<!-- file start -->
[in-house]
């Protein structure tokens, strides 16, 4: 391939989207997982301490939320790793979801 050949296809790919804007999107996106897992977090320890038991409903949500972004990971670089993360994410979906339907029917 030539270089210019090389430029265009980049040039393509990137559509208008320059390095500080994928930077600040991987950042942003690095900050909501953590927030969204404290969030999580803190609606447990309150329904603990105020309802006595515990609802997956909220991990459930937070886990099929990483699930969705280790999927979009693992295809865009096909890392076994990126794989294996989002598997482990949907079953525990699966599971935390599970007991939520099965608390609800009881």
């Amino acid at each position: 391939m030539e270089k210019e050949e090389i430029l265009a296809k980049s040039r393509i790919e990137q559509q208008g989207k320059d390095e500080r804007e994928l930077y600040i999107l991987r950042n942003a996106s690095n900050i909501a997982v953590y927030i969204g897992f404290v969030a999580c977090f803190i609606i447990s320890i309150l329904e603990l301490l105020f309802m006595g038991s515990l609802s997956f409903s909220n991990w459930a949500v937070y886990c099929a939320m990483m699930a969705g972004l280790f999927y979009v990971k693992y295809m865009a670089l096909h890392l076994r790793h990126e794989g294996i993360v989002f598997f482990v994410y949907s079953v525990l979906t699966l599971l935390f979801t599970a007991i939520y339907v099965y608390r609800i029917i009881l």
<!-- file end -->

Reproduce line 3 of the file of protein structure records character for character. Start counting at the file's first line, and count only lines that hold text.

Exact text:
């Amino acid at each position: 391939m030539e270089k210019e050949e090389i430029l265009a296809k980049s040039r393509i790919e990137q559509q208008g989207k320059d390095e500080r804007e994928l930077y600040i999107l991987r950042n942003a996106s690095n900050i909501a997982v953590y927030i969204g897992f404290v969030a999580c977090f803190i609606i447990s320890i309150l329904e603990l301490l105020f309802m006595g038991s515990l609802s997956f409903s909220n991990w459930a949500v937070y886990c099929a939320m990483m699930a969705g972004l280790f999927y979009v990971k693992y295809m865009a670089l096909h890392l076994r790793h990126e794989g294996i993360v989002f598997f482990v994410y949907s079953v525990l979906t699966l599971l935390f979801t599970a007991i939520y339907v099965y608390r609800i029917i009881l």